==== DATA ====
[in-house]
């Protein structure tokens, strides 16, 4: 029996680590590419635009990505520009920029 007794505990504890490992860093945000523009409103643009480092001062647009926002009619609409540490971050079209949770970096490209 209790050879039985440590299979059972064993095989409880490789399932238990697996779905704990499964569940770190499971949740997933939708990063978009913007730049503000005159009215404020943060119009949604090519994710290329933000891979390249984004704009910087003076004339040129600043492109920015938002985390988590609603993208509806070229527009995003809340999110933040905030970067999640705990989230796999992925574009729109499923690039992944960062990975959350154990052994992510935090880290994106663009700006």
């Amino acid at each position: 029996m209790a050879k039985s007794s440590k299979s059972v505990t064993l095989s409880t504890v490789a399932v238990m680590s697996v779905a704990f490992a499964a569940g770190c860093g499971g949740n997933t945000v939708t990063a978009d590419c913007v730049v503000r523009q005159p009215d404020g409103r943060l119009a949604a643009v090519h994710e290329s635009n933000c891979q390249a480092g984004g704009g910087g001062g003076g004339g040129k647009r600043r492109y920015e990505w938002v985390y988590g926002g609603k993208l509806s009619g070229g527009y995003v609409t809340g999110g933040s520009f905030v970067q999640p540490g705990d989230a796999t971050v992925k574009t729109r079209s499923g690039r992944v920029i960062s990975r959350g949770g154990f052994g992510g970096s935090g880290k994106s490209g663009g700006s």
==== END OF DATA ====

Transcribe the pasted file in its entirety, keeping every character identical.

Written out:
[in-house]
């Protein structure tokens, strides 16, 4: 029996680590590419635009990505520009920029 007794505990504890490992860093945000523009409103643009480092001062647009926002009619609409540490971050079209949770970096490209 209790050879039985440590299979059972064993095989409880490789399932238990697996779905704990499964569940770190499971949740997933939708990063978009913007730049503000005159009215404020943060119009949604090519994710290329933000891979390249984004704009910087003076004339040129600043492109920015938002985390988590609603993208509806070229527009995003809340999110933040905030970067999640705990989230796999992925574009729109499923690039992944960062990975959350154990052994992510935090880290994106663009700006």
């Amino acid at each position: 029996m209790a050879k039985s007794s440590k299979s059972v505990t064993l095989s409880t504890v490789a399932v238990m680590s697996v779905a704990f490992a499964a569940g770190c860093g499971g949740n997933t945000v939708t990063a978009d590419c913007v730049v503000r523009q005159p009215d404020g409103r943060l119009a949604a643009v090519h994710e290329s635009n933000c891979q390249a480092g984004g704009g910087g001062g003076g004339g040129k647009r600043r492109y920015e990505w938002v985390y988590g926002g609603k993208l509806s009619g070229g527009y995003v609409t809340g999110g933040s520009f905030v970067q999640p540490g705990d989230a796999t971050v992925k574009t729109r079209s499923g690039r992944v920029i960062s990975r959350g949770g154990f052994g992510g970096s935090g880290k994106s490209g663009g700006s």